Conic sections are the intersections of a surface of a cone and a plane. There are three ways to intersect. The first method is to intersect the cone vertically, which the intersection will yield a hyperbola. The second method is to intersect the cone parallel to the outermost line of the cone, which will yield a parabola. The third method is to intersect the cone horizontally or slightly horizontally, which will yield an ellipse. For more information, see Conic section. If you have knowledge on this particular subject, you can help expand here.
In future chapters, you will encounter more about conic sections. As you progress into polar coordinates, parametric equations, and three-dimensional quadric surfaces, conic sections will again be a difficult subject to discuss. In this chapter, we will only talk about the basic Cartesian-coordinate conic sections.
Ellipses are shapes that have an interesting property. In order to find the standard equation for the ellipse, we must know what an ellipse is. Apart from the intersection of a inclined plane and the surface of a cone, there is another way to construct an ellipse.
Definition of an ellipse
An ellipse is a plane curve surrounding two focal points, such that for all points on the curve, the sum of the two distances to the focal points is a constant.
Alternatively, assume points , , and , where is a constant. The ellipse is a set of points that satisfies:
The image on the right is the graph of an ellipse. If there is a point , then , where is a constant.
Knowing the defining characteristic of an ellipse, we can start find the equation.
We already derived the equation. So, the terminology and properties will be based on that.
Focus (plural: foci): the points which have coordinates respectively. The definition gives those points their function: .
Semi-major axis: the axis with length .
Semi-minor axis: the axis with length , .
Vertex (plural: vertices): the endpoint of the semi-major axis. It has the coordinate .
Co-vertex: the endpoint of the semi-minor axis. It has the coordinate , .
Center: the middle point between the two foci. It has the coordinate .
Note that any changes towards the equation will change the coordinates for the key values. The coordinates above are strictly based upon the standard equation of the ellipse.
In the derivation, we stumbled upon a property, which is the relationship between the constants . The property is . In the derivation of the equation of the hyperbola, we will encounter this property again. However, it will be slightly different because of the signs. In the ellipse, , so the property ensures that . In the hyperbola, as we will see, , which means the length of the foci to the center is larger then that of the vertices to the center. In order to ensure that for convenience, the property will be slightly adjusted.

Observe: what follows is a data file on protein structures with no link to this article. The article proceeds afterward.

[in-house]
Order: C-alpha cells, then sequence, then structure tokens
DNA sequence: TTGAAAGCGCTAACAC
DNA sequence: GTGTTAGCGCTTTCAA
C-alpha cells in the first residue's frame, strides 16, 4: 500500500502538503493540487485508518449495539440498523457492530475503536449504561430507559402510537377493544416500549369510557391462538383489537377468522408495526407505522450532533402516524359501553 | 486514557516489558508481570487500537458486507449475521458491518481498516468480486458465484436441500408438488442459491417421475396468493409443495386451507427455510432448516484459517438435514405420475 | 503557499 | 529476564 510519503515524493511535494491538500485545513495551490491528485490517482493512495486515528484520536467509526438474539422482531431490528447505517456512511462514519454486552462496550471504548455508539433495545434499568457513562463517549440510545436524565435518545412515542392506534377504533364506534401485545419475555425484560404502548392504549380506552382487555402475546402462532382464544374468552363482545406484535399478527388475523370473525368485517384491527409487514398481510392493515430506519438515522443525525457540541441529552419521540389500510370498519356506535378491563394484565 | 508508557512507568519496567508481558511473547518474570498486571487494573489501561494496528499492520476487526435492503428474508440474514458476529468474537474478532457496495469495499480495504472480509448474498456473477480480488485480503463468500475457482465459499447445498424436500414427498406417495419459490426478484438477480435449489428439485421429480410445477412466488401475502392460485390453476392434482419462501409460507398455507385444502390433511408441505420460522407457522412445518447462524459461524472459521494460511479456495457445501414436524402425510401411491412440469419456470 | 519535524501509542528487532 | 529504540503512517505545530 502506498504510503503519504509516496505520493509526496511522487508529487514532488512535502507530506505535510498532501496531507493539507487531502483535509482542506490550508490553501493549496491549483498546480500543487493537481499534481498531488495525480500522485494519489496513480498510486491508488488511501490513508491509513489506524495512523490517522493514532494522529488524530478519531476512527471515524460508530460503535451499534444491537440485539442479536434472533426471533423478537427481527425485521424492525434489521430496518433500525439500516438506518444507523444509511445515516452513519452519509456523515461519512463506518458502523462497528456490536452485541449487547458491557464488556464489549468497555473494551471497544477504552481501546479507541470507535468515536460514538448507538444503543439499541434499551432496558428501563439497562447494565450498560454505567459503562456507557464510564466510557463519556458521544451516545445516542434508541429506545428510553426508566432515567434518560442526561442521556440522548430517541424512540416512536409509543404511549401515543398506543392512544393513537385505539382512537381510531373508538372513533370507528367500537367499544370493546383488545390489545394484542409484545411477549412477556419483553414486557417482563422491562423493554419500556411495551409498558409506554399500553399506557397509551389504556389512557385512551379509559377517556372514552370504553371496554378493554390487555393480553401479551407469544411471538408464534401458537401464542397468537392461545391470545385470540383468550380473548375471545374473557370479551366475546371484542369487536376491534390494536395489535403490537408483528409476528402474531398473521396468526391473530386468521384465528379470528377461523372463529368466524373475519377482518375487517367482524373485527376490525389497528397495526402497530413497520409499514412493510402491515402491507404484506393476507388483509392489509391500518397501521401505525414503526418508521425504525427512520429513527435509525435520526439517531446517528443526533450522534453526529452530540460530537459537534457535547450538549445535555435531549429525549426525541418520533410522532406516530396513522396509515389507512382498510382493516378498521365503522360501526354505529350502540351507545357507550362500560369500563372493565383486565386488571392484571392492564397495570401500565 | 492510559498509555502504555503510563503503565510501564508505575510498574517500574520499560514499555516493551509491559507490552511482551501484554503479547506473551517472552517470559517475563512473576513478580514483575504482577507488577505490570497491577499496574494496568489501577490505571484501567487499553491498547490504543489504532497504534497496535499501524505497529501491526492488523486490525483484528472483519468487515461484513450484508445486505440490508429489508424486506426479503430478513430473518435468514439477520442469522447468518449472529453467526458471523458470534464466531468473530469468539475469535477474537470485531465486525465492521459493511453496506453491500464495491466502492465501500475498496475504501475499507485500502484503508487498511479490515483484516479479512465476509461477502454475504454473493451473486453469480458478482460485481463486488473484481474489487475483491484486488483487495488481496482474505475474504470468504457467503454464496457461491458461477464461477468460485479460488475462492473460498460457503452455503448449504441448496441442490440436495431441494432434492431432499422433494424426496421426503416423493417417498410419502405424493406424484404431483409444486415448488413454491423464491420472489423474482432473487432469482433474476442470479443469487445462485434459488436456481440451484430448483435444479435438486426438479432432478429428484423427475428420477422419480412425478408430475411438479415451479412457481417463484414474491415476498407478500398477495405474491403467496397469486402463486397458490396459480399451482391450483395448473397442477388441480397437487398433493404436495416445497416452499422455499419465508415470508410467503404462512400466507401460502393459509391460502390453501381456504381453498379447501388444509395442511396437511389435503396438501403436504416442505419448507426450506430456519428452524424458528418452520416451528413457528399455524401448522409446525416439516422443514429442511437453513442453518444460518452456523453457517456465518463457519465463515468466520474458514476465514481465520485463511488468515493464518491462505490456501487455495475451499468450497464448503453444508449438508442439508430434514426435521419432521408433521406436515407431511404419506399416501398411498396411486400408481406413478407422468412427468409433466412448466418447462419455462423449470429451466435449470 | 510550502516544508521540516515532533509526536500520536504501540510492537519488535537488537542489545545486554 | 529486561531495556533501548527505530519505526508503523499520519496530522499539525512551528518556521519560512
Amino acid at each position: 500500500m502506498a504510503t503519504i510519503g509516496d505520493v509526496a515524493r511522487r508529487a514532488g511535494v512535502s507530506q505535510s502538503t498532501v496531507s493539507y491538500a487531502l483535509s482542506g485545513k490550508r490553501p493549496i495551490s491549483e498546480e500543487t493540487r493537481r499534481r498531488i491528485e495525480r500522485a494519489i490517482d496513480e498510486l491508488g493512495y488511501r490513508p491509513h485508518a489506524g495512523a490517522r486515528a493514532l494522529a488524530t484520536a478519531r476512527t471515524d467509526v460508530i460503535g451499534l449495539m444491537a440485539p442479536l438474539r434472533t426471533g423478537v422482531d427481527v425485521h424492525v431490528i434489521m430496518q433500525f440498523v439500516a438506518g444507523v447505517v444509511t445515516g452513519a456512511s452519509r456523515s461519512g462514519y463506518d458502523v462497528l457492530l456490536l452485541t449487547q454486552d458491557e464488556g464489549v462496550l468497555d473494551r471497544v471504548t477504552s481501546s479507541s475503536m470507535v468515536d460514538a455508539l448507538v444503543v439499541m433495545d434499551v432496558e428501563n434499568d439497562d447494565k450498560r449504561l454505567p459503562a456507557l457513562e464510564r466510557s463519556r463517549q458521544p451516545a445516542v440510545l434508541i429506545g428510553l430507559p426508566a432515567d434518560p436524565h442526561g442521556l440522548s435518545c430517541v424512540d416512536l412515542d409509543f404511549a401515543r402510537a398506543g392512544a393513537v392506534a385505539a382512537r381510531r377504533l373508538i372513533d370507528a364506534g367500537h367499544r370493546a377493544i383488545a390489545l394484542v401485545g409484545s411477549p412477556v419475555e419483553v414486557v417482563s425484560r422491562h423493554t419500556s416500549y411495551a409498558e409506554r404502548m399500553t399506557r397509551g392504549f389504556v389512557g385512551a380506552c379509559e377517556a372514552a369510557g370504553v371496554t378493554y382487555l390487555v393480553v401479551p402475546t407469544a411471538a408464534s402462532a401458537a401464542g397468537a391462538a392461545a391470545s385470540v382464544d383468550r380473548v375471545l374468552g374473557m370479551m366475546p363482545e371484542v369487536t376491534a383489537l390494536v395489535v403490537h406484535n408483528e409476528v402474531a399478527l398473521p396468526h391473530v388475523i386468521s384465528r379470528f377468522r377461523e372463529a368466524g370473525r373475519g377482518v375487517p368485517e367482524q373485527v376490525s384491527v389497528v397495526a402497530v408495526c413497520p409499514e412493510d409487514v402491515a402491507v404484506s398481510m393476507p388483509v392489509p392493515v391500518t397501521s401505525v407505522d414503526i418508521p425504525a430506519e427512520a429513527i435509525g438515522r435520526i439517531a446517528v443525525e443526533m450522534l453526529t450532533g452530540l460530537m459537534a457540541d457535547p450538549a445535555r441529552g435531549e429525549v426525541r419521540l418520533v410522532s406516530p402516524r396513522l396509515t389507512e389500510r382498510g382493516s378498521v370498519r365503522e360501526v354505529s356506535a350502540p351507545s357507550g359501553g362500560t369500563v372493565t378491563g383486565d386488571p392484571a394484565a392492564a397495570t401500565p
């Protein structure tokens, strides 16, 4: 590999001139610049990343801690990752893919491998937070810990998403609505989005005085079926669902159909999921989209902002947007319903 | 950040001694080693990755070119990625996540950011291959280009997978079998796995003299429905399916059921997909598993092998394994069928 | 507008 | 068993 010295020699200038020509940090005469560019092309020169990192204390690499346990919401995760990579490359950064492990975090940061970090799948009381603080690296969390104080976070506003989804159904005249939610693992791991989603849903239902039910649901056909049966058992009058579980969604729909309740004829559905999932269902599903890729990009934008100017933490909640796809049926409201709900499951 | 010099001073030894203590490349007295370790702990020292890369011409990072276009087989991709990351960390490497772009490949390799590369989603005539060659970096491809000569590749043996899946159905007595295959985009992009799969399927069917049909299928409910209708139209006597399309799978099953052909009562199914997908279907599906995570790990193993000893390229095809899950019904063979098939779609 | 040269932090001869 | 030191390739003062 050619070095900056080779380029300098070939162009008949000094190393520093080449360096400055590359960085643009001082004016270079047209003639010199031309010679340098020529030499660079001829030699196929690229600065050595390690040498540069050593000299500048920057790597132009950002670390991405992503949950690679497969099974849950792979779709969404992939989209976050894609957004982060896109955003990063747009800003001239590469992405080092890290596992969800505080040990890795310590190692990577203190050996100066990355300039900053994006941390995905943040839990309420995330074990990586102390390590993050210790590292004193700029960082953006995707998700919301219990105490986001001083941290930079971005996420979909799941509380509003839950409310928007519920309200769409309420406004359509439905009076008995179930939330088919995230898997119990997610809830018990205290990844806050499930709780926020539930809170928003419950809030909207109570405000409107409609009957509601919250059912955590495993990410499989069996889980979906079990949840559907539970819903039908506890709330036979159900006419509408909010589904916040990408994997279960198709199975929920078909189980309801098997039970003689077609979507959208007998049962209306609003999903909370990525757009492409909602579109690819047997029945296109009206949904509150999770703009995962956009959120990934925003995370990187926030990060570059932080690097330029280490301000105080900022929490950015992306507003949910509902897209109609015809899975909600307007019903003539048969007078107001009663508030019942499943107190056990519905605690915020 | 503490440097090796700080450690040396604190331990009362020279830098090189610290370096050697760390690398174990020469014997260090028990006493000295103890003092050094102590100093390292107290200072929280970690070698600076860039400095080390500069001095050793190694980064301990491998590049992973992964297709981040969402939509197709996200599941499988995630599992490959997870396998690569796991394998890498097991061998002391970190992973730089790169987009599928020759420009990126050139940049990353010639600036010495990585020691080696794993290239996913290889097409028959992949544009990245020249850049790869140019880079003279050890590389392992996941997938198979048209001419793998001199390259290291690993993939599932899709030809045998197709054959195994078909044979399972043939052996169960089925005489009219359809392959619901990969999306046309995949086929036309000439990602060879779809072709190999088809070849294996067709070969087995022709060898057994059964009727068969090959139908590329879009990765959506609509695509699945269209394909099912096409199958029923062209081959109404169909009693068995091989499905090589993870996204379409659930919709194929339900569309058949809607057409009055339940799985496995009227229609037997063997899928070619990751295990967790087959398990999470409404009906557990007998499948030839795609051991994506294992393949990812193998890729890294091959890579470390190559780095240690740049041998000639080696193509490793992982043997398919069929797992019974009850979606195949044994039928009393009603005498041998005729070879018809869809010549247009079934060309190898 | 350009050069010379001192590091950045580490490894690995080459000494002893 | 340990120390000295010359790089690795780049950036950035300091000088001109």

If we want the ellipse to be more "vertical" instead of "horizontal", the equation of the ellipse needs to be changed. To be more "vertical", the foci of the ellipse should be on the -axis, having coordinates . Using the same method for derivation, we get:
If we want the ellipse to translate (move without rotating) in the plane, using what we've learned in Chapter 1.2, we can modify the equation into:
Parabolas can be interpreted as the more general form of the quadratic function. However, they are essentially different. While quadratic function is a function which describes a relationship between a variable and another, parabola is a curve in 2D space.
Definition of a parabola
Assume there is a point and a line that does not go through point . The parabola is a set of points that satisfies:
To make things simple for derivation, we put the point on the -axis and the vertex of the parabola on the origin (see image on the right), so Now, imagine that point is on the vertex, so . Because and , the equation for line is .
Now, we can start deriving the standard equation for the parabola.
If we want the curve to face horizontally (the axis of symmetry is the -axis instead of the -axis), we change the coordinates for to and the line to . After some calculations, we get:
If we want to translate the parabola in the plane, using what we've learnt, we get:
, where the vertex is .
This resembles the vertex of the quadratic function . However, it is important to realize that parabolas and quadratic functions are fundamentally different. One is a geometric curve while the other is a transformation between two variables.